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Let's Go Moto Photo - Part 1

Are your group photos gritty, moving shots muddled, or your landscapes lacking? If you're having trouble getting good shots while you're out riding, here's a short lesson in photography basics as it relates to you, your motorcycle and the people you ride with.

Jerry just e-mailed over a few pictures from his clubs recent ride. "These are some pictures of our ride around Mt. Rainier the other day" he wrote. The images include photos of a few guys standing around talking and a few guys standing around buying gas. Then there were the photos of Mt. Rainier, which were shot in the lowest possible resolution from the north side with the lens pointed into the sun, only picking up the outline of the mountain. It may have been a glorious ride, unfortunately the pictures don't tell half the story.

Today's automatic film and inexpensive digital cameras offer us all a license to be photographers, but for most, we miss the essentials to taking good photos. This series is directed at the motorcyclist who takes a great ride and wants to make it a memorable one by bringing home some great pictures.

In part one we will discuss 5 basics to better photos.

Getting that Group Shot 

It's common for someone to think they're getting a group shot when everyone stops for gas or coffee and is moving around putting gas in their tanks or socializing and sipping on coffee. These aren't really group shots, they aren't memories of the ride the way you want to look back at them months or years later (see lower left).

Take an extra five minutes out of the ride and gather the group together for a posed shot that will make it memorable and that you can e-mail out to all the riders later on. Which shot do you like better, the one on the left or the one taken on the right after the group was gathered together (see lower right)?

Remember when taking a shot like this, to come in tight with your camera so you can capture the whole group in the lens and not include other distractions such as parked cars or useless surroundings.

Working with Natural Light 

One of the most common errors I see in amateur photos is the use of light. The relationship of where the sun is to your photo can make it a great one, or just plain lousy. When you're photographing a group of individuals outside in sunlight, look for shots that light them. The rule of thumb here is to have the sun at your back.

Example 2: The photo on the left missed the riders altogether. The one on the right captures the rider and Mt. Rainier in the back. Note it is also framed with the tree on the right.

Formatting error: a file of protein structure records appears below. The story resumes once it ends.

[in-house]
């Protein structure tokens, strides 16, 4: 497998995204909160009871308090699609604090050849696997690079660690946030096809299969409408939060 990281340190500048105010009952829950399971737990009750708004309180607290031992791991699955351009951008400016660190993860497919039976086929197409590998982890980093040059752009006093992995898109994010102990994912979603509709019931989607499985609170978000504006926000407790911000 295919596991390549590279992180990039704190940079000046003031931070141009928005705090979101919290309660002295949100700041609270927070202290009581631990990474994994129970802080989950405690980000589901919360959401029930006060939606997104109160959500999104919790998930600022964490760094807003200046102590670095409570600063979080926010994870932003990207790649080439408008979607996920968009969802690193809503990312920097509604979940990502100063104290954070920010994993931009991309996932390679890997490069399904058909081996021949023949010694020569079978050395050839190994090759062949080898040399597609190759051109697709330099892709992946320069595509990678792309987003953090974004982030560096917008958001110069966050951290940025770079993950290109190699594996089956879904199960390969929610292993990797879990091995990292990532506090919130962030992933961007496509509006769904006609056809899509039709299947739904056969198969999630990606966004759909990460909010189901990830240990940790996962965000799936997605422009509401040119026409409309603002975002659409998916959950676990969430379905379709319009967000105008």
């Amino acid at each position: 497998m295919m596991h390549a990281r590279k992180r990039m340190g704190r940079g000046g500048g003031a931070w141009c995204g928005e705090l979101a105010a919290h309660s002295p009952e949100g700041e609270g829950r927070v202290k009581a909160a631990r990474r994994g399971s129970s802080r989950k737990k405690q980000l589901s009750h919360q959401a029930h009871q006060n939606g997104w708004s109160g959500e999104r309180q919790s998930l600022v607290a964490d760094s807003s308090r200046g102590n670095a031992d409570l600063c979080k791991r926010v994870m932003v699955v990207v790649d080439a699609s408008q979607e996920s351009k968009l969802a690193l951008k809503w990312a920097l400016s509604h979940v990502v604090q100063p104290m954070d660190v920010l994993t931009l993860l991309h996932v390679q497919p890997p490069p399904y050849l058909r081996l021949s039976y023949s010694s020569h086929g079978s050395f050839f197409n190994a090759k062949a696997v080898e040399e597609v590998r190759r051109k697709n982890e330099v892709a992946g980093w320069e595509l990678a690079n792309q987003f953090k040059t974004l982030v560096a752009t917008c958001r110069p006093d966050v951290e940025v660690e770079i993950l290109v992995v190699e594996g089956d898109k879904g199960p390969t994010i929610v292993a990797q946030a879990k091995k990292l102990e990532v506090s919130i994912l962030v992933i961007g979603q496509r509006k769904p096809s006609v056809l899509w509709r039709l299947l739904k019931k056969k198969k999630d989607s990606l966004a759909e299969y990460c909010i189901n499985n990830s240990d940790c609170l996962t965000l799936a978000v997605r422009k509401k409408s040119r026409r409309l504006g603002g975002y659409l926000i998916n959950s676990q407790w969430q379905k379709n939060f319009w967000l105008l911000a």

The other consideration in a typical group photo is the shadow placements. If all the shadows are directly behind the individuals, or slightly to one side or the other, you're doing a great job of capturing the group and the local surroundings without mucking the image up with a lot of black lines.

When to Flash 

Sometimes it's not easy to capture a shot where the subjects are lit up because of the fact of where you are. In that case give yourself 5-10 feet between you and the subjects and force your camera into the flash mode. Even with the sun sneaking straight into your lens you can capture the subjects' faces. This can also provide a nice silhouette effect on the landscape behind you. Such a technique can help shots like the one on the right in example 2.

Put a Frame Around 

You can enhance a great shot and show some depth at the same time by framing the shot with a tree or other surrounding object. While everyone is socializing together take a moment to plot out a nice framing setup and then have your riders gather into that area. See the shot on the right of example 2.

Follow That Rider 

Taking pictures of people in your group moving is a great way to capture the essence of speed. One of my favorite tricks is to leave my group from a gas stop before everyone else, get up the road a few minutes, find a picturesque spot, pull over and setup. As the riders approach I can get suitable for framing photos of them as they roll down the highway.

But one secret to this type of photo is to follow the rider with your camera as you pick them up in your lens and ultimately snap the shutter.  

The photo above demonstrates this technique. By following the rider the subject is tight and in focus, but the rest of the road and landscape are just a blur. SR!

TM/Spring 02


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